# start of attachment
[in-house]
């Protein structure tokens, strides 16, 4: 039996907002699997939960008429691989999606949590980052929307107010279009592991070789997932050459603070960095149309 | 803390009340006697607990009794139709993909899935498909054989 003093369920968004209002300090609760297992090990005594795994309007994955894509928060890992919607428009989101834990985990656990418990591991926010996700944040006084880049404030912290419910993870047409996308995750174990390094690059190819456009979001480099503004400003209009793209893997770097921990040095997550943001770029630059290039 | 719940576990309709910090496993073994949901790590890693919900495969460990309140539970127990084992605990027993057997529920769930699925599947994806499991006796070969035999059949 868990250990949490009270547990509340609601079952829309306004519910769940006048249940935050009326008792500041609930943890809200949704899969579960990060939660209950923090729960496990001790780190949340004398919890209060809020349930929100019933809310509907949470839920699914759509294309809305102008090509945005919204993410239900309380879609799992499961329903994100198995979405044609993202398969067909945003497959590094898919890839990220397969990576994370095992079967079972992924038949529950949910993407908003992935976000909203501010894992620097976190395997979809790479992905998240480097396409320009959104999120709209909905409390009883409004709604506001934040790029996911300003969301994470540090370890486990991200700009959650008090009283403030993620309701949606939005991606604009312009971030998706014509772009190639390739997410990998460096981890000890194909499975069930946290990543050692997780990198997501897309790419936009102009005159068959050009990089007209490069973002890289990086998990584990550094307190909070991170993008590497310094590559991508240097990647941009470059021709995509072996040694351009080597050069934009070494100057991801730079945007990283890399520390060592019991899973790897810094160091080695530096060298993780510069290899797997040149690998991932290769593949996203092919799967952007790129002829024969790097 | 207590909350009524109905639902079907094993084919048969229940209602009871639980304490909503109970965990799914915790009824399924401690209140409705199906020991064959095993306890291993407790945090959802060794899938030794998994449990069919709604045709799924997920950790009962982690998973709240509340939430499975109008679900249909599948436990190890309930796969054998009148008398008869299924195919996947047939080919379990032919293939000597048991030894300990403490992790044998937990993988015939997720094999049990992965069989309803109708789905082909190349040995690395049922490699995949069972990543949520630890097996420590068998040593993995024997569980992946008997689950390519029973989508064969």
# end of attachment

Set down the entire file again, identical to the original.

[in-house]
């Protein structure tokens, strides 16, 4: 039996907002699997939960008429691989999606949590980052929307107010279009592991070789997932050459603070960095149309 | 803390009340006697607990009794139709993909899935498909054989 003093369920968004209002300090609760297992090990005594795994309007994955894509928060890992919607428009989101834990985990656990418990591991926010996700944040006084880049404030912290419910993870047409996308995750174990390094690059190819456009979001480099503004400003209009793209893997770097921990040095997550943001770029630059290039 | 719940576990309709910090496993073994949901790590890693919900495969460990309140539970127990084992605990027993057997529920769930699925599947994806499991006796070969035999059949 868990250990949490009270547990509340609601079952829309306004519910769940006048249940935050009326008792500041609930943890809200949704899969579960990060939660209950923090729960496990001790780190949340004398919890209060809020349930929100019933809310509907949470839920699914759509294309809305102008090509945005919204993410239900309380879609799992499961329903994100198995979405044609993202398969067909945003497959590094898919890839990220397969990576994370095992079967079972992924038949529950949910993407908003992935976000909203501010894992620097976190395997979809790479992905998240480097396409320009959104999120709209909905409390009883409004709604506001934040790029996911300003969301994470540090370890486990991200700009959650008090009283403030993620309701949606939005991606604009312009971030998706014509772009190639390739997410990998460096981890000890194909499975069930946290990543050692997780990198997501897309790419936009102009005159068959050009990089007209490069973002890289990086998990584990550094307190909070991170993008590497310094590559991508240097990647941009470059021709995509072996040694351009080597050069934009070494100057991801730079945007990283890399520390060592019991899973790897810094160091080695530096060298993780510069290899797997040149690998991932290769593949996203092919799967952007790129002829024969790097 | 207590909350009524109905639902079907094993084919048969229940209602009871639980304490909503109970965990799914915790009824399924401690209140409705199906020991064959095993306890291993407790945090959802060794899938030794998994449990069919709604045709799924997920950790009962982690998973709240509340939430499975109008679900249909599948436990190890309930796969054998009148008398008869299924195919996947047939080919379990032919293939000597048991030894300990403490992790044998937990993988015939997720094999049990992965069989309803109708789905082909190349040995690395049922490699995949069972990543949520630890097996420590068998040593993995024997569980992946008997689950390519029973989508064969």